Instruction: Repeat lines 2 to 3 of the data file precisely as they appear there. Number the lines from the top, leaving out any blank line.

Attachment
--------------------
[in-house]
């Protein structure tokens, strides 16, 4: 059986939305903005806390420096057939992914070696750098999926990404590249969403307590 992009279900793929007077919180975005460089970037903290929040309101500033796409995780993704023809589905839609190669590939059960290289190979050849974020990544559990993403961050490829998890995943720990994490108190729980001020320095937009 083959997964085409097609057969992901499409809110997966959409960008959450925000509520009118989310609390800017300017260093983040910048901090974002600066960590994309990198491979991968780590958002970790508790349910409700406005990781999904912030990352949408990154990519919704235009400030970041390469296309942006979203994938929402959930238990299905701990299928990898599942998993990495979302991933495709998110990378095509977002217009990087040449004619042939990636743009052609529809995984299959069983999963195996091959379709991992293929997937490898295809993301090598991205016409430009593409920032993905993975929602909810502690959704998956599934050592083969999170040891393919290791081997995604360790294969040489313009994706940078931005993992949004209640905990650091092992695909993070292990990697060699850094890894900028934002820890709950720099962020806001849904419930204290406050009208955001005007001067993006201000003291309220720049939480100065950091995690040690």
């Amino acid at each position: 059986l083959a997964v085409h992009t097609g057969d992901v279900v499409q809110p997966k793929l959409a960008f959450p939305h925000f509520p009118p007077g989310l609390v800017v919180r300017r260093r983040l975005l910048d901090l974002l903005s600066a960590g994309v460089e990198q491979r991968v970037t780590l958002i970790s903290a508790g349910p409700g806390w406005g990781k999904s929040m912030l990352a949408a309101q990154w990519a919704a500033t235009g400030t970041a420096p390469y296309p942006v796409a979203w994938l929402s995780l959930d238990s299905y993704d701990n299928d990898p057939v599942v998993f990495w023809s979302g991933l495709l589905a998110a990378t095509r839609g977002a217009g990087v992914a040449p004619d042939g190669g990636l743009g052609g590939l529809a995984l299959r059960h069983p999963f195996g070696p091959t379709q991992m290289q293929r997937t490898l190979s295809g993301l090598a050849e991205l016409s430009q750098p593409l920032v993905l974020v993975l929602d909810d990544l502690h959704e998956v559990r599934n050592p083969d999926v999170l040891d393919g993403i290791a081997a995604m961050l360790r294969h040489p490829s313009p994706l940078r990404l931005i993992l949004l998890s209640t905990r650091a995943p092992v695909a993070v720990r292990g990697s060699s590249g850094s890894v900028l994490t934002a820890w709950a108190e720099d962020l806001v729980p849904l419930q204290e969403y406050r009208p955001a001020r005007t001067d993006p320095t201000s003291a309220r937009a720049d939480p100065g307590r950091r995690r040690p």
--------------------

């Protein structure tokens, strides 16, 4: 059986939305903005806390420096057939992914070696750098999926990404590249969403307590 992009279900793929007077919180975005460089970037903290929040309101500033796409995780993704023809589905839609190669590939059960290289190979050849974020990544559990993403961050490829998890995943720990994490108190729980001020320095937009 083959997964085409097609057969992901499409809110997966959409960008959450925000509520009118989310609390800017300017260093983040910048901090974002600066960590994309990198491979991968780590958002970790508790349910409700406005990781999904912030990352949408990154990519919704235009400030970041390469296309942006979203994938929402959930238990299905701990299928990898599942998993990495979302991933495709998110990378095509977002217009990087040449004619042939990636743009052609529809995984299959069983999963195996091959379709991992293929997937490898295809993301090598991205016409430009593409920032993905993975929602909810502690959704998956599934050592083969999170040891393919290791081997995604360790294969040489313009994706940078931005993992949004209640905990650091092992695909993070292990990697060699850094890894900028934002820890709950720099962020806001849904419930204290406050009208955001005007001067993006201000003291309220720049939480100065950091995690040690």
């Amino acid at each position: 059986l083959a997964v085409h992009t097609g057969d992901v279900v499409q809110p997966k793929l959409a960008f959450p939305h925000f509520p009118p007077g989310l609390v800017v919180r300017r260093r983040l975005l910048d901090l974002l903005s600066a960590g994309v460089e990198q491979r991968v970037t780590l958002i970790s903290a508790g349910p409700g806390w406005g990781k999904s929040m912030l990352a949408a309101q990154w990519a919704a500033t235009g400030t970041a420096p390469y296309p942006v796409a979203w994938l929402s995780l959930d238990s299905y993704d701990n299928d990898p057939v599942v998993f990495w023809s979302g991933l495709l589905a998110a990378t095509r839609g977002a217009g990087v992914a040449p004619d042939g190669g990636l743009g052609g590939l529809a995984l299959r059960h069983p999963f195996g070696p091959t379709q991992m290289q293929r997937t490898l190979s295809g993301l090598a050849e991205l016409s430009q750098p593409l920032v993905l974020v993975l929602d909810d990544l502690h959704e998956v559990r599934n050592p083969d999926v999170l040891d393919g993403i290791a081997a995604m961050l360790r294969h040489p490829s313009p994706l940078r990404l931005i993992l949004l998890s209640t905990r650091a995943p092992v695909a993070v720990r292990g990697s060699s590249g850094s890894v900028l994490t934002a820890w709950a108190e720099d962020l806001v729980p849904l419930q204290e969403y406050r009208p955001a001020r005007t001067d993006p320095t201000s003291a309220r937009a720049d939480p100065g307590r950091r995690r040690p």